Friends. Seems that there’s been a fair amount of stir in the photo industry about Getty Images’ recent stock photography paradigm shift. My earlier entry on this topic has been far and away the most popular post on my blog in recent weeks. I’ve received (and read) a lot of correspondence about this, and, based on all of the digital traffic, something has become abundantly clear to me: a lot of folks are unclear about some basic economics and what precipitates (sometimes sadly, other times beautifully) from our capitalistic culture:
That’s right, fashion. And when I say fashion, I don’t mean the threads on your back, or the lack of threads covering your belly button (although I’m quite aware that bare midrifs are already OUT of fashion…). What I mean is that a key component of our culture is the business of constantly changing what’s cool – or FASHIONABLE. Check out the wiki definition of fashion and focus on the element of changing “quickly”. Whipping consumers into a frenzy for the newest and the freshest is a simple device focused on driving sales. Adam Smith 101. And when Getty Images changed their search criteria to prioritize ‘date uploaded’ ahead of all other criteria, and opened up submissions to anyone who meets a very minimum, simple criteria, it thrust itself willingly into the fashion industry – the race to place things in trends and seasons and styles that can change more quickly than the sale rack at The Gap. It’s a simple business decision, really. They’re banking that they can outpace the rest of the pack because they have the deepest resources, the fastest image turn around time, the best infrastructure, etc.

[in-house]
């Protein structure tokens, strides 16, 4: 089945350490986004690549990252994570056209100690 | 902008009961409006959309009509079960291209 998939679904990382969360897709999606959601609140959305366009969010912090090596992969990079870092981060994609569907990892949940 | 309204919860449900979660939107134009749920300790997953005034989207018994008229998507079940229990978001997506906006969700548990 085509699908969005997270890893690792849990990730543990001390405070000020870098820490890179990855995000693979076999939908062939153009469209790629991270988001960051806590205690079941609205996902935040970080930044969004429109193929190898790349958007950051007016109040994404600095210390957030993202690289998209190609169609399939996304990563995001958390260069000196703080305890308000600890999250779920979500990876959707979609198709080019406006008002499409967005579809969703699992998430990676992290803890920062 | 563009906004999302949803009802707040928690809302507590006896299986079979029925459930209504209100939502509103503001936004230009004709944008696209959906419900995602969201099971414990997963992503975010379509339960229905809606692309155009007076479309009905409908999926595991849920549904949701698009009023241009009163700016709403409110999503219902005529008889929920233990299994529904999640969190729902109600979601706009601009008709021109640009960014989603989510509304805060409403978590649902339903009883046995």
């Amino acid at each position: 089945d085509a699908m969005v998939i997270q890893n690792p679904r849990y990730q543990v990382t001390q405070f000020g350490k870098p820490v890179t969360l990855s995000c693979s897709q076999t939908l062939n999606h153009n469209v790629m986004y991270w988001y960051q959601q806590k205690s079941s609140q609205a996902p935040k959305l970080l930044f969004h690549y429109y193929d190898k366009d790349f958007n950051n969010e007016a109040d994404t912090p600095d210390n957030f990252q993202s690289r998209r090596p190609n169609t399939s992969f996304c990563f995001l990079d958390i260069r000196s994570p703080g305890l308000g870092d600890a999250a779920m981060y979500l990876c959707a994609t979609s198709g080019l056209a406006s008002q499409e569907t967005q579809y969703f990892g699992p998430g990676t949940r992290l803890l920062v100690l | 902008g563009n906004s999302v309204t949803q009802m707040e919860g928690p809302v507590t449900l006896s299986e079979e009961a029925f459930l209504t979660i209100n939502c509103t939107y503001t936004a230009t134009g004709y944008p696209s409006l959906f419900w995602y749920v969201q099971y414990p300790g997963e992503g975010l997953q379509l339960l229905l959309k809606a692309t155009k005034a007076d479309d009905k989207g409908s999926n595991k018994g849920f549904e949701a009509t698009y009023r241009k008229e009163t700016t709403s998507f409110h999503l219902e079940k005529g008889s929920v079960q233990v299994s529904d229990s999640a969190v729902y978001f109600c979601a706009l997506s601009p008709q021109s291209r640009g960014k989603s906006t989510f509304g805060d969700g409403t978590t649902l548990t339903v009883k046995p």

I’ve heard from a couple folks who are excited to play in Getty’s new paradigm.
I’ve also heard from those who are downright pissed off about Getty’s recent moves. Why? If that’s the case, why aren’t these people upset at Adidas for coming out with a new Stella McCartney line of shoes, right after they saved up and bought last season’s “new” item? And why aren’t they upset that their flared-out pants are soon-to-be-traded-in for some tightly pegged counterparts, or that their grown out Beck hairdo is soon to be chopped off when that changes too? Chances are even high they thought is was brilliant how Madonna re-invented herself yet again.
I’d suspect that the reason they’re are not upset at Adidas, or that they’re praising Madonna, is because they have been conditioned to EXPECT those things, they’re conditioned to the evolving “fashions”.
And they are upset at Getty because Getty has traditionally NOT been on the fashion treadmill, AND this new fashion (and the fashion of being fashionable) has made them have to revisit your entire business strategy.
But keep in mind–and I’m hoping not to provoke you, but instead give you some comfort–that Adidas updating their newest line and what Getty has changed the stock game are fundamentally quite the same. Period. Getty’s now in the fashion industry – the fashion of quick change and new cool – and there’s no getting away from it.
I’m not praising or criticizing, I’m just trying to make sense of these recent moves for the photography community. No one can argue about their commercial success on the whole. At what cost? To what benefit? That’s for you to decide.
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